Last year, I attempted to start a series about the things I’ve learned through all this moving about, things that make family life easier–or possible–despite changing surroundings, as well as tips and tricks to keep logistical nightmares to a minimum. I think I wrote a grand total of ONE entry in this series, which I’m still calling “Belongings” and picking up again now:)
When we returned home to our house in St. Louis last fall, after 8 months abroad, I really tried to be glad to be back, but I wasn’t. The succeeding autumn consisted of a myriad of fantastic developments–namely, a lot of significant growth in several friendships–but also an onslaught of negative emotions that I couldn’t comprehend or really begin to deal with. One underlying factor that I have been able to identify was that for some reason, our house, small as it is, felt completely and totally overwhelming when it came to cleaning and organizing. This was, of course, related to the fact that I was in the midst of first trimester ickiness and attempting to manage a very active toddler, and had many days without a car to get out and go somewhere (anywhere!) else. I was frustrated by this–why is this so hard? I thought. This house just isn’t that big, I should be able to keep it plenty clean and tidy and manage to get some kind of dinner on the table without it feeling like the biggest, most difficult task anyone has ever done. But that’s how it did feel, and I blamed all sorts of factors and made lots of excuses, and ultimately avoided the work as much as possible, which only made me more unhappy about where I lived because it was chaos, and gross, and disorderly. You can see where this is going: the cliche downward spiral.
I have a pretty strong feeling that most of you out there who have any sort of home for which you are responsible have felt many of the things I was feeling, so I won’t go into much more detail. Except to say that I responded with a pretty much overall BAD attitude, coming to resent the house for being so burdensome, and even my husband and son for actually needing things from me (never mind how much I needed them too, wasn’t this all about me?)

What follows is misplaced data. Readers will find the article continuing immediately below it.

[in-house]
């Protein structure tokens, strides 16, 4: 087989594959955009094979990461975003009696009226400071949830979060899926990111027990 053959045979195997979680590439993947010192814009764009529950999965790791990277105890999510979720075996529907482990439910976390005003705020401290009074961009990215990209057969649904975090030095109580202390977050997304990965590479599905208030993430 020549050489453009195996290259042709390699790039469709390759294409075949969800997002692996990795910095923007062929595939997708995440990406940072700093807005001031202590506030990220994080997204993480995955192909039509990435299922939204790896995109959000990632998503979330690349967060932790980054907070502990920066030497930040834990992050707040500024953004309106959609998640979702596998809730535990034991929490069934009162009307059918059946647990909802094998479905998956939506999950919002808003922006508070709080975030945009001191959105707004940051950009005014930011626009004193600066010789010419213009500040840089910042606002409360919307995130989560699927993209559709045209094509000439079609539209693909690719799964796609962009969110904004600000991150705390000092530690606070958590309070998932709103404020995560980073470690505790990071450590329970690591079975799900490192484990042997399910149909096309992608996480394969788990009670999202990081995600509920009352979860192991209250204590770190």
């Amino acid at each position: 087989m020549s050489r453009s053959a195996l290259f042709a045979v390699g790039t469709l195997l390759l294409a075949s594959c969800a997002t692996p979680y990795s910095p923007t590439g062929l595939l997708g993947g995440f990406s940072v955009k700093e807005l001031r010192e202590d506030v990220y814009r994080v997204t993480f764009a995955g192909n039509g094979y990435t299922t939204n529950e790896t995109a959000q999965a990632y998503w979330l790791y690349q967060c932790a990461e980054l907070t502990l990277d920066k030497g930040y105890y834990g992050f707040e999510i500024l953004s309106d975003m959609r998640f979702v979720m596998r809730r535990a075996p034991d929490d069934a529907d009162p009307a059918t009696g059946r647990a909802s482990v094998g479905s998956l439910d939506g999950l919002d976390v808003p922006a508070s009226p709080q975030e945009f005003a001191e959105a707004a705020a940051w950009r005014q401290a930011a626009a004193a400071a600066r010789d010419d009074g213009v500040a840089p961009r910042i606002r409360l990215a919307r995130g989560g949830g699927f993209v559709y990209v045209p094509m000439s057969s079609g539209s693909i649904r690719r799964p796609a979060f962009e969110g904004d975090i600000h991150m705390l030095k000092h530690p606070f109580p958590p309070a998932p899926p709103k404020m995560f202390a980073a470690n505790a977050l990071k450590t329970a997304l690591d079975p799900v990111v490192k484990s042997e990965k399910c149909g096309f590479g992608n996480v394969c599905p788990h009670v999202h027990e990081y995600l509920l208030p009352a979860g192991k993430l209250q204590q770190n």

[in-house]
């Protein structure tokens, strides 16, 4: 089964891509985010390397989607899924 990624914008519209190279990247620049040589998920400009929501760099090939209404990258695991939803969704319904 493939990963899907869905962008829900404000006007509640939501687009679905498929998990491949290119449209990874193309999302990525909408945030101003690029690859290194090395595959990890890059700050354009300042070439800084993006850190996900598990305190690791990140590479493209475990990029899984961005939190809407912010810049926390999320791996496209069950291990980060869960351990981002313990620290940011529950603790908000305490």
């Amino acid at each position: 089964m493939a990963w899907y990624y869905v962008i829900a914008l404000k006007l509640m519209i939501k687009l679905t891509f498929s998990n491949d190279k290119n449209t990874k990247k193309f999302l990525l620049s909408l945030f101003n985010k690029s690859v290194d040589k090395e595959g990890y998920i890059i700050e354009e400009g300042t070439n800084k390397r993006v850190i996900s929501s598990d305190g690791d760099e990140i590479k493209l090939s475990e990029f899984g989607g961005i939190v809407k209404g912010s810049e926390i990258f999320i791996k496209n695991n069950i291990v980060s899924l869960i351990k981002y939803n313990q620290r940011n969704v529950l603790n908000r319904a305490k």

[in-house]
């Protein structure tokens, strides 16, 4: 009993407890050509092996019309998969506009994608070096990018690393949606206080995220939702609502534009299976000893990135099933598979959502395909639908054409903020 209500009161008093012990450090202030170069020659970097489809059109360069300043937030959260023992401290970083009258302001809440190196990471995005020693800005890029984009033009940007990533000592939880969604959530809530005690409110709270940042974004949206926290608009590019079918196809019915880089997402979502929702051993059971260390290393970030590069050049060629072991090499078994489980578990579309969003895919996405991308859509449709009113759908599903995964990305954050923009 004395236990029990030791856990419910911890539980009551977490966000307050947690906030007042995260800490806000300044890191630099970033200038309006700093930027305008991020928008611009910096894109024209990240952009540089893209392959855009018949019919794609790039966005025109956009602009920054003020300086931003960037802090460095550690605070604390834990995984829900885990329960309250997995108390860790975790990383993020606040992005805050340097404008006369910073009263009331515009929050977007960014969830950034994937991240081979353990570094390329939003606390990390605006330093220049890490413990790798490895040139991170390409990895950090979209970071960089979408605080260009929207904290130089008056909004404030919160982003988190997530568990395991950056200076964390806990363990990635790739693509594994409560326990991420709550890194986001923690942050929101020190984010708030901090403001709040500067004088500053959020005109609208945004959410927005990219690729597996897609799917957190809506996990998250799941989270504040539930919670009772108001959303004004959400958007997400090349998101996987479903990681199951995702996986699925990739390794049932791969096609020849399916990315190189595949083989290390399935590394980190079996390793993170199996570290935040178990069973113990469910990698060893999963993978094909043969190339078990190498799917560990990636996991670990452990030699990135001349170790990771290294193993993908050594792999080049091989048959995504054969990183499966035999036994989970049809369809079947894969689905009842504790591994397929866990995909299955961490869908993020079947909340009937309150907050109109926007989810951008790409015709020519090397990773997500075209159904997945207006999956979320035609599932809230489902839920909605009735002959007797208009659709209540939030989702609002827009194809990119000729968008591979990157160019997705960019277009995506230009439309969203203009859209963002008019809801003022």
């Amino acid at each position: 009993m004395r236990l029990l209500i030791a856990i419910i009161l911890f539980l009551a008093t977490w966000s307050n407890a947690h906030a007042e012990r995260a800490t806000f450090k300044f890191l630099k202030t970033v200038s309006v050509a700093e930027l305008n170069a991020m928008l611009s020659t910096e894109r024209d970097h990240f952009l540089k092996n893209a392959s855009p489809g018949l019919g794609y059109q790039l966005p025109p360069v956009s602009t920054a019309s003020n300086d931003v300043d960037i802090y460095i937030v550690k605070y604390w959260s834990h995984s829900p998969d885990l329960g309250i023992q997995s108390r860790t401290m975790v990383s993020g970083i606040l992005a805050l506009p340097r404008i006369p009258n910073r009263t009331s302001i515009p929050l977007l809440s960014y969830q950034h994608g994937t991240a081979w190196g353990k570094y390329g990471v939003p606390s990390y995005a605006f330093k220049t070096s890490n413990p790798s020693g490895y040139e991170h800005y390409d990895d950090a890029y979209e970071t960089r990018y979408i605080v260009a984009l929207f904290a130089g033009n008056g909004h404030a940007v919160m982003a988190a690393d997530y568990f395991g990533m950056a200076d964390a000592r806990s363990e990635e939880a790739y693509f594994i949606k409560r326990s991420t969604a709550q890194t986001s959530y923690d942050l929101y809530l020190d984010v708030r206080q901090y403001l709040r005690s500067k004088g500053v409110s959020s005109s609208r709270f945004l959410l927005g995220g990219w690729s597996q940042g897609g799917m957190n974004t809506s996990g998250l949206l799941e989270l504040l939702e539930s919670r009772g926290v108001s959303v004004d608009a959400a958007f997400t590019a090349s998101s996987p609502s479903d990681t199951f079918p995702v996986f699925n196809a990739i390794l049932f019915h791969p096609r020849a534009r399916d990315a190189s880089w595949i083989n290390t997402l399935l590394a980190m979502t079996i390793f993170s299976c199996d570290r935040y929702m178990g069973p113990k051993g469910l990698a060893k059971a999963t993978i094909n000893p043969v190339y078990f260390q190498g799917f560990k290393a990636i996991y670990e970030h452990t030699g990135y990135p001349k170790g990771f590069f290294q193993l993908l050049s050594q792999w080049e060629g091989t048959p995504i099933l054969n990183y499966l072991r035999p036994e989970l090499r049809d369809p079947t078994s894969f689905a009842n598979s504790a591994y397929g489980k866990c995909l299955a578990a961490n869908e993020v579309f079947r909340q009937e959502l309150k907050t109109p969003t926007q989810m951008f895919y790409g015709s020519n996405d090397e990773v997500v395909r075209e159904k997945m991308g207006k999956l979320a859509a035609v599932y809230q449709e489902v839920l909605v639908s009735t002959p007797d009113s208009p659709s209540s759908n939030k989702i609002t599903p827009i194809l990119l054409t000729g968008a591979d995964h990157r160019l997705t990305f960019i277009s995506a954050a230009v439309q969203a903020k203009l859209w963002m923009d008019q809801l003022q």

When we found out we’d be coming to Iceland, I was immediately excited about the possibility of living in a tiny apartment with only the stuff we could bring in our suitcases, much like last year in London. I knew this would mean a return to a level of simplicity that is almost impossible to achieve except in these circumstances, and I couldn’t wait! And I was right, because as soon as we got here, I felt like I could breathe a little more easily, despite all of my sadness for leaving home yet again.
There’s something just so beautiful and refreshing about a small space and limited stuff. The way we live here and lived in London last year was not really sustainable in a normal, permanent dwelling. So my advice to anyone who gets the chance to live abroad temporarily (or hey, even just house sit for awhile), is to soak up the simplicity. Rather than bemoan not having a proper pie plate, find out if a springform pan will work; get creative with your accessorizing so that a bunch of cardigans, scarves, and camisoles stay interesting for 6 months; rejoice in the minimal clutter and the ease of having everything all on one floor; and finally, brainstorm on how to recreate as much of this simplicity at home while accepting the necessary level of chaos that comes with being planted somewhere for (more or less) good.
P.S. Can you tell I’m trying to self-help with this post? t-minus 3 weeks before we fly back to the U.S.!